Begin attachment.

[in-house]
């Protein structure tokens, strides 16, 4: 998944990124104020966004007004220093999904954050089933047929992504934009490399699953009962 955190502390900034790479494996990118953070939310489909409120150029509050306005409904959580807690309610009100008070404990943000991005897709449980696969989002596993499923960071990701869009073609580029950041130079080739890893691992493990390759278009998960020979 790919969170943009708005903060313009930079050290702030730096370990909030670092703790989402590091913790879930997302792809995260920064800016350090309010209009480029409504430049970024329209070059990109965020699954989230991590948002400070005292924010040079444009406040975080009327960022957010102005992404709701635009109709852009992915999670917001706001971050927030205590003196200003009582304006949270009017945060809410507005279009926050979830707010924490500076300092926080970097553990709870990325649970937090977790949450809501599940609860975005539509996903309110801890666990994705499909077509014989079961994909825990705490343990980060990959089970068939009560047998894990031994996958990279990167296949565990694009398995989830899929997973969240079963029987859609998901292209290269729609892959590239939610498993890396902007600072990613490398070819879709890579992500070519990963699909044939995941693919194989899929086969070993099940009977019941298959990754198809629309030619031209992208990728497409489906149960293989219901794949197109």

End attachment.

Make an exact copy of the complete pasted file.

[in-house]
């Protein structure tokens, strides 16, 4: 998944990124104020966004007004220093999904954050089933047929992504934009490399699953009962 955190502390900034790479494996990118953070939310489909409120150029509050306005409904959580807690309610009100008070404990943000991005897709449980696969989002596993499923960071990701869009073609580029950041130079080739890893691992493990390759278009998960020979 790919969170943009708005903060313009930079050290702030730096370990909030670092703790989402590091913790879930997302792809995260920064800016350090309010209009480029409504430049970024329209070059990109965020699954989230991590948002400070005292924010040079444009406040975080009327960022957010102005992404709701635009109709852009992915999670917001706001971050927030205590003196200003009582304006949270009017945060809410507005279009926050979830707010924490500076300092926080970097553990709870990325649970937090977790949450809501599940609860975005539509996903309110801890666990994705499909077509014989079961994909825990705490343990980060990959089970068939009560047998894990031994996958990279990167296949565990694009398995989830899929997973969240079963029987859609998901292209290269729609892959590239939610498993890396902007600072990613490398070819879709890579992500070519990963699909044939995941693919194989899929086969070993099940009977019941298959990754198809629309030619031209992208990728497409489906149960293989219901794949197109």